Deal Puts Ball in Icahn’s Court

Jan 2, 2006  •  Post A Comment

Could the deal struck late last month between search-engine company Google and Time Warner’s America Online unit help quell some of the shareholder unrest being fueled by financier Carl Icahn?

Mr. Icahn had made clear in recent weeks that he was opposed to an AOL-Google transaction, saying as recently as Dec. 19 that such a linkup would be “disastrous” if it were to preclude AOL from being able to merge with any number of potential buyers Mr. Icahn deemed suitable-including online auction company eBay or Barry Diller’s IAC/InterActiveCorp.

In addition, Mr. Icahn has advocated spinning off AOL into a publicly traded company as part of a broader strategy to boost shareholder value by breaking up Time Warner into a number of companies.

What impact the AOL-Google deal will have on Mr. Icahn’s fight remains to be seen. An Icahn spokeswoman was not available for comment.

But how to deal with AOL was part of a laundry list of complaints that Mr. Icahn has about how Time Warner was run. The billionaire financier is also pushing for the media giant to increase the size of its stock buyback program and to completely spin off Time Warner Cable, instead of Time Warner’s planned sale to the public of a 16 percent stake in the cable unit.

In recent weeks, though, AOL has been a major focus for Mr. Icahn, who is also seeking to have a representative on the Time Warner board. Citing a recent op-ed piece from former Time Warner Chairman Steve Case in which the former executive claimed that some board members had once floated the idea of selling off AOL, Mr. Icahn has demanded to see copies of minutes of Time Warner board meetings during which the topic was discussed.

However, some aspects of the deal, under which Google will invest $1 billion in AOL in exchange for a 5 percent stake, could help to assuage Mr. Icahn, who has been waging a battle with Time Warner management over the direction of the media giant since the fall.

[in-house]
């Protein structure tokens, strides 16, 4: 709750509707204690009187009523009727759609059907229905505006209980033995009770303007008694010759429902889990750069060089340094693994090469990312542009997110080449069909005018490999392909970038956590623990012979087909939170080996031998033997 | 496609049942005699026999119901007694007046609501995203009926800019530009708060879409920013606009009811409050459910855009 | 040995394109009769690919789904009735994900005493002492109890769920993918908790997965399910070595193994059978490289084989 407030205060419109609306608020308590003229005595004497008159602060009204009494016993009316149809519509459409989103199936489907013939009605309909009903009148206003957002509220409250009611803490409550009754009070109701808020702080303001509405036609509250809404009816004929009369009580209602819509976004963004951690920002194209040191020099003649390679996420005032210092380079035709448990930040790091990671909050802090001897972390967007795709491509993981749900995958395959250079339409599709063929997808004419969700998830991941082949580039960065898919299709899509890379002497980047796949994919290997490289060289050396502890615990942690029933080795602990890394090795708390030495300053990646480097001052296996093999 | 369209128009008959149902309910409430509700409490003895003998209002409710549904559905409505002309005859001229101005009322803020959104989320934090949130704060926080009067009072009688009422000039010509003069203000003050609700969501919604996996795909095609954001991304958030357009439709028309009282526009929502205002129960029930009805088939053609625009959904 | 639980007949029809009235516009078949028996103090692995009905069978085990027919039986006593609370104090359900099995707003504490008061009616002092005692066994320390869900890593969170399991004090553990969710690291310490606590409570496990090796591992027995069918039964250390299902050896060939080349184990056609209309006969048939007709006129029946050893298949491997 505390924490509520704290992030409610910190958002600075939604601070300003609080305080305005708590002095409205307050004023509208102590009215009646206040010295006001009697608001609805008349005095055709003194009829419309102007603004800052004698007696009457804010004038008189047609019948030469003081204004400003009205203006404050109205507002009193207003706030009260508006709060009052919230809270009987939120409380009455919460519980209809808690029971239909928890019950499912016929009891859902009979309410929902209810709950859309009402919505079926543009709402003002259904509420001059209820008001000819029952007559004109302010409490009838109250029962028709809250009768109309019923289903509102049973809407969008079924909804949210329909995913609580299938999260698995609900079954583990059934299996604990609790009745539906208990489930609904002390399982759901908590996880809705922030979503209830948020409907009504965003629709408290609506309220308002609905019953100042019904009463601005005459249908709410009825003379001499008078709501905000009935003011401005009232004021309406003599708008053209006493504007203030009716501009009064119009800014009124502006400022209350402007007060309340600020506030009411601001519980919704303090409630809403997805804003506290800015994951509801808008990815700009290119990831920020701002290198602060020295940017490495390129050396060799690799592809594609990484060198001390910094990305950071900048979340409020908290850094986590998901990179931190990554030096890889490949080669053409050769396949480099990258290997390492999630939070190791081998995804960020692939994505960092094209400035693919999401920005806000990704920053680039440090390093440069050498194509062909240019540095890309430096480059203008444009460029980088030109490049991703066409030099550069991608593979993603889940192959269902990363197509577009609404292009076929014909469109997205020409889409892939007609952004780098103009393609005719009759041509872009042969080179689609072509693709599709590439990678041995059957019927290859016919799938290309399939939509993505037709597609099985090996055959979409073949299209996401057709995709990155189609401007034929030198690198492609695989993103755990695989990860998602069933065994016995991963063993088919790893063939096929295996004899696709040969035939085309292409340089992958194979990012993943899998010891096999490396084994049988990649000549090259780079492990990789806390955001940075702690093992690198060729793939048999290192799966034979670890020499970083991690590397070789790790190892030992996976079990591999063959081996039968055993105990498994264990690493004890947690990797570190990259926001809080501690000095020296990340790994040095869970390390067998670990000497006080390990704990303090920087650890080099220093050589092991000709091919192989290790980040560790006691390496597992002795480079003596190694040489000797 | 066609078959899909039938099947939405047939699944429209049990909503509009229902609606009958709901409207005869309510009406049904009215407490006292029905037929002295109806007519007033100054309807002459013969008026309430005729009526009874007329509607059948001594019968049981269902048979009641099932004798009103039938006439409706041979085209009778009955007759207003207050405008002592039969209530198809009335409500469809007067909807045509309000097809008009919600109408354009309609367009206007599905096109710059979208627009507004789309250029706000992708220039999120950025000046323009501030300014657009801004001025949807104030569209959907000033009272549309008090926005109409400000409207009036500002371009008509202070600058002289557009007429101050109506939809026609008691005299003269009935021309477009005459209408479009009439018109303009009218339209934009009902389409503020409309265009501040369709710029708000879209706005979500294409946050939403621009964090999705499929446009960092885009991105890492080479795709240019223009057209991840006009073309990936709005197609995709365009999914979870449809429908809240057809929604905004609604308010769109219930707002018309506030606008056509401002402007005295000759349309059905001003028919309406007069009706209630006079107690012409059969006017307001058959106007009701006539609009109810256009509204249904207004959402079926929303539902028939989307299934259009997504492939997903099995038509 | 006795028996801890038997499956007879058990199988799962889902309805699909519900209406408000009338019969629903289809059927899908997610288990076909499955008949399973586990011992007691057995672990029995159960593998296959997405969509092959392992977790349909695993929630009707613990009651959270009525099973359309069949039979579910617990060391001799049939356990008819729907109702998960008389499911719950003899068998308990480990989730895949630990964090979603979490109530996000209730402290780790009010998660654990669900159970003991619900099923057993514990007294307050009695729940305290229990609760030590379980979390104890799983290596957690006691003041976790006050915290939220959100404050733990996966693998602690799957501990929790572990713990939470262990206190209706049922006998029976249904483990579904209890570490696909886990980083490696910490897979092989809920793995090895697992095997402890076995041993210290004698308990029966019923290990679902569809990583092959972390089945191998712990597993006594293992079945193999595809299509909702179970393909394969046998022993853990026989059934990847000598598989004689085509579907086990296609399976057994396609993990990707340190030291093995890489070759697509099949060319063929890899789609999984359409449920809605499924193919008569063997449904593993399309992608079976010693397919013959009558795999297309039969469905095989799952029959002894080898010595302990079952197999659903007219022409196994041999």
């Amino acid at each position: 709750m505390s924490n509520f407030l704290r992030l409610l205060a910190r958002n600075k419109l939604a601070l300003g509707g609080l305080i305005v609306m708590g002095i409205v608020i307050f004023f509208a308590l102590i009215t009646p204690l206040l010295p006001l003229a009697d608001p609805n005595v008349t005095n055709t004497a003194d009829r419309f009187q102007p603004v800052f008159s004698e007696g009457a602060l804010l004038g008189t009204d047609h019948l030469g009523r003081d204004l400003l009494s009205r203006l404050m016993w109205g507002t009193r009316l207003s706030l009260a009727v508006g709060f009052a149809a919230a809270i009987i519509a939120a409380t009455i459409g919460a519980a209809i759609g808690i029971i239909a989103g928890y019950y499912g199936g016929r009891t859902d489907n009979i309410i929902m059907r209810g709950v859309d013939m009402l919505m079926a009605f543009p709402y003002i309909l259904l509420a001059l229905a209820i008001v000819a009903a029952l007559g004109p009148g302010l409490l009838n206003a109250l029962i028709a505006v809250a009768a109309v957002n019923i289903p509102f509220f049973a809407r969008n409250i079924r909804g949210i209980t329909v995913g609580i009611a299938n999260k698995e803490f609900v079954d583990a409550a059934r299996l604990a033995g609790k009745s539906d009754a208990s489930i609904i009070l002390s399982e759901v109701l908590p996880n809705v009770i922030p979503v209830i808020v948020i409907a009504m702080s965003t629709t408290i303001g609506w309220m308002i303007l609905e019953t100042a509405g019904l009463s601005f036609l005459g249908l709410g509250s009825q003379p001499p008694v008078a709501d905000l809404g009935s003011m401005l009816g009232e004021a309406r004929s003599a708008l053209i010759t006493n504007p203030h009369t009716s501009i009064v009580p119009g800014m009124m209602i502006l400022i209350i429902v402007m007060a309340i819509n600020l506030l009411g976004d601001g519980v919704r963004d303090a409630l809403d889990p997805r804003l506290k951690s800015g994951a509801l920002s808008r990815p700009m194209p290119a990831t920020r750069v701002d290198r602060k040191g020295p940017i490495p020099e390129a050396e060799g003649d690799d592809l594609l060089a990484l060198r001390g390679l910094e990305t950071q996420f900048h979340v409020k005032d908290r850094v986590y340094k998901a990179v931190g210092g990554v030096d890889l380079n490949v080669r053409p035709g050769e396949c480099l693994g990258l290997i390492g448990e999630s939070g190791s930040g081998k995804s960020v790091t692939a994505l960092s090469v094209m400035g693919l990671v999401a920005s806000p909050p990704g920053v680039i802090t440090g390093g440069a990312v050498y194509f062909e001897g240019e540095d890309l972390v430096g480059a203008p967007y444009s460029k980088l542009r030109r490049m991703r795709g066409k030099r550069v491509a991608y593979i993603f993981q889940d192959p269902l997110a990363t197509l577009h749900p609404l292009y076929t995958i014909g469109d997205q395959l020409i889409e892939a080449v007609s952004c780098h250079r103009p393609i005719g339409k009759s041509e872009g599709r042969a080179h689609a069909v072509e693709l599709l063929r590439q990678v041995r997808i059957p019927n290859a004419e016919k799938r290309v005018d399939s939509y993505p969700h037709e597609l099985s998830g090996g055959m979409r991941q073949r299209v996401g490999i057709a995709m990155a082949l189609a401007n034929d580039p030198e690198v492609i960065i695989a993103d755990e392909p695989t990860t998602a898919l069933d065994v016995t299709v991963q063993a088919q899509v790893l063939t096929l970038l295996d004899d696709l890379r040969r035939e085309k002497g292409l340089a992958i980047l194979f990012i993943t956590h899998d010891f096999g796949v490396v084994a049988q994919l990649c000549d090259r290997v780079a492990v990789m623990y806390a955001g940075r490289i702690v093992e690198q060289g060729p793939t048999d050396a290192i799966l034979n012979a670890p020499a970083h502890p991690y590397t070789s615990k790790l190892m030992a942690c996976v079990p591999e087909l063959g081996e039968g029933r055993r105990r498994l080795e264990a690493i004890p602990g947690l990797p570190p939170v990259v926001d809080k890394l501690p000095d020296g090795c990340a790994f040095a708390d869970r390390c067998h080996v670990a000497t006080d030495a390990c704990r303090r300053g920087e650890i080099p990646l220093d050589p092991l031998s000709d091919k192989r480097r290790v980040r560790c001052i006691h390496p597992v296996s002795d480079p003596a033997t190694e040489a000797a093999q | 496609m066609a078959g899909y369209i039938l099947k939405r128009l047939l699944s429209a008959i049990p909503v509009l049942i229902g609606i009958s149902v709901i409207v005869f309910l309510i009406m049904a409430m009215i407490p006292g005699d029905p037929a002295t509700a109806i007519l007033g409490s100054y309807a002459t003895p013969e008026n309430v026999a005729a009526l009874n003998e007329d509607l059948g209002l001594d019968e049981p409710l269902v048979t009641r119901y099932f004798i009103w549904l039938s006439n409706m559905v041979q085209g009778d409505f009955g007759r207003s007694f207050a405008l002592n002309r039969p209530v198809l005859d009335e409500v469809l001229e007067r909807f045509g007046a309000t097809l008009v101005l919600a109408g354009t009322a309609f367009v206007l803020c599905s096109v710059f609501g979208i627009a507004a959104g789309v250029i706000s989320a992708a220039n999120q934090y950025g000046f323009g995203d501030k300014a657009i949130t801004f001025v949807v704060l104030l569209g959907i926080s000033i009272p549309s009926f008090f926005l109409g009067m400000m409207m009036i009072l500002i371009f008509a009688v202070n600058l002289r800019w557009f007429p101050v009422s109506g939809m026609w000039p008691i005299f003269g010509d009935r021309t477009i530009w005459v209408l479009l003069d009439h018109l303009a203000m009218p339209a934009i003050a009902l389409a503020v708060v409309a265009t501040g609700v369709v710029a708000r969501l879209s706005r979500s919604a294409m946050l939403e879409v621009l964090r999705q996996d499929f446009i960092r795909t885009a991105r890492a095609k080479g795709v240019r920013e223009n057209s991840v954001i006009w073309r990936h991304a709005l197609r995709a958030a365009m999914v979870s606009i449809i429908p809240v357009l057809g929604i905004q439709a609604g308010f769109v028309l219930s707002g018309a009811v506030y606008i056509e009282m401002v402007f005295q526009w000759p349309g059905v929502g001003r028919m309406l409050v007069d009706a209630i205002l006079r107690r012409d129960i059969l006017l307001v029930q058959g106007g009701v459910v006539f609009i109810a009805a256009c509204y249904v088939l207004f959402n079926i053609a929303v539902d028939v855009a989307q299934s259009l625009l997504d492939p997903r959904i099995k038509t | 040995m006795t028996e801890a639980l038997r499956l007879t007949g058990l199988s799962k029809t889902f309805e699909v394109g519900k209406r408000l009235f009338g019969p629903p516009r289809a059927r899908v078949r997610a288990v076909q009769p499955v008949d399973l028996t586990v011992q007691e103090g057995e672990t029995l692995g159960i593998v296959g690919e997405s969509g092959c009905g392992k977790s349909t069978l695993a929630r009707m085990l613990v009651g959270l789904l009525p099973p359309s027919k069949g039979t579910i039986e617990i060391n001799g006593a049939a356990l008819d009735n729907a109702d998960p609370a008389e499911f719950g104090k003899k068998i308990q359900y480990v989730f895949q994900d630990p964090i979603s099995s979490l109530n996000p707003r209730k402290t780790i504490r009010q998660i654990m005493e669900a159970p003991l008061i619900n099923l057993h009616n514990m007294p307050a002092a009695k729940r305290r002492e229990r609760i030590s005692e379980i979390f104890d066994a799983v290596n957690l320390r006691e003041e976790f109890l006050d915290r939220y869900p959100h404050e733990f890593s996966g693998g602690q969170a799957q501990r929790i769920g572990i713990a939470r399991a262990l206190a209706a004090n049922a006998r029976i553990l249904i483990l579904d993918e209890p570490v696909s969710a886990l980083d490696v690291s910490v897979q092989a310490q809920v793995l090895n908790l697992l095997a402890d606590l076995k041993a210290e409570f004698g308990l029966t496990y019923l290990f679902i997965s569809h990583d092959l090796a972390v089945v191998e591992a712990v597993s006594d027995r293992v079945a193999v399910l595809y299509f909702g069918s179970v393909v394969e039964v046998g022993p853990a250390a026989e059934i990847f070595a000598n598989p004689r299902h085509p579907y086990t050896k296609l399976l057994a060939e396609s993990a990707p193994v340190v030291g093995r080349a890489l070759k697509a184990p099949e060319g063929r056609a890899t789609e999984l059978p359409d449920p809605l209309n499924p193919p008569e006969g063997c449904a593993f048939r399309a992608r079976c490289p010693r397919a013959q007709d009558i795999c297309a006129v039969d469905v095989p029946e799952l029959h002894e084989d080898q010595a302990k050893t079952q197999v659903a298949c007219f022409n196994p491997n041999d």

For starters, the transaction sets the stage for an event Mr. Icahn has been pushing for: selling AOL shares to the public. According to deal terms laid out in a recent filing with the Securities and Exchange Commission, Google has the right to sell its stake in AOL in an initial public offering to the public beginning July 1, 2008.

What’s more, the deal immediately forces Wall Street to rethink AOL’s worth. Though some analysts had pegged AOL’s value at around $10 billion, Google’s investment elevates AOL’s worth to twice that-a nice boost for an operation many had left for dead just six months ago.

And though some observers have raised questions about the $20 billion valuation, arguing that Google might have paid up for the AOL stake to prevent software giant Microsoft from swooping in with a competing offer (Microsoft had been in on-again/off-again conversations with AOL about supplanting Google as AOL’s main provider of search services until Google and AOL reached their Dec. 20 agreement), Google’s investment could help to further buff up AOL’s image in the eyes of Wall Street, which could translate into a higher stock price for Time Warner.

It would be a welcome change: For years AOL has been a drag on Time Warner’s stock, with everything from subscriber losses to accounting scandals at the online unit weighing on the media giant’s shares, even as other parts of the Time Warner empire have flourished.

“Truth be told, Time Warner’s non-AOL assets have performed well over the 2000-to-2005 time frame,” noted Bernstein Research media analyst Michael Nathansan in a research note. “TBS and TNT were repositioned. The DVD cycle and strong titles drove the studio. … Time Warner Cable launched VOIP [Voice over Internet protocol], [digital video recorders] and digital TV. Time Inc. built [magazines] InStyle and Real Simple into money winners.”

Under the terms of the five-year pact, Google will continue providing search functions for various AOL Web sites, as it has done since 2002. In addition, AOL will now sell search advertising directly to advertisers using Google’s search-results technology, which allows advertisers to display ads in relevant search results.

By and large, analysts are praising the deal. Douglas Shapiro, an analyst at Banc of America Securities, said, “[The Google deal] could shore up AOL’s chief strategic holes.”

Word of the Google deal has not helped Time Warner’s stock to any significant degree, with shares up less than 1 percent between the Dec. 20 announcement and last Wednesday’s close. By comparison, Viacom’s widely held Class B shares fell more than 1.6 percent, while Disney and News Corp. shares were largely unchanged.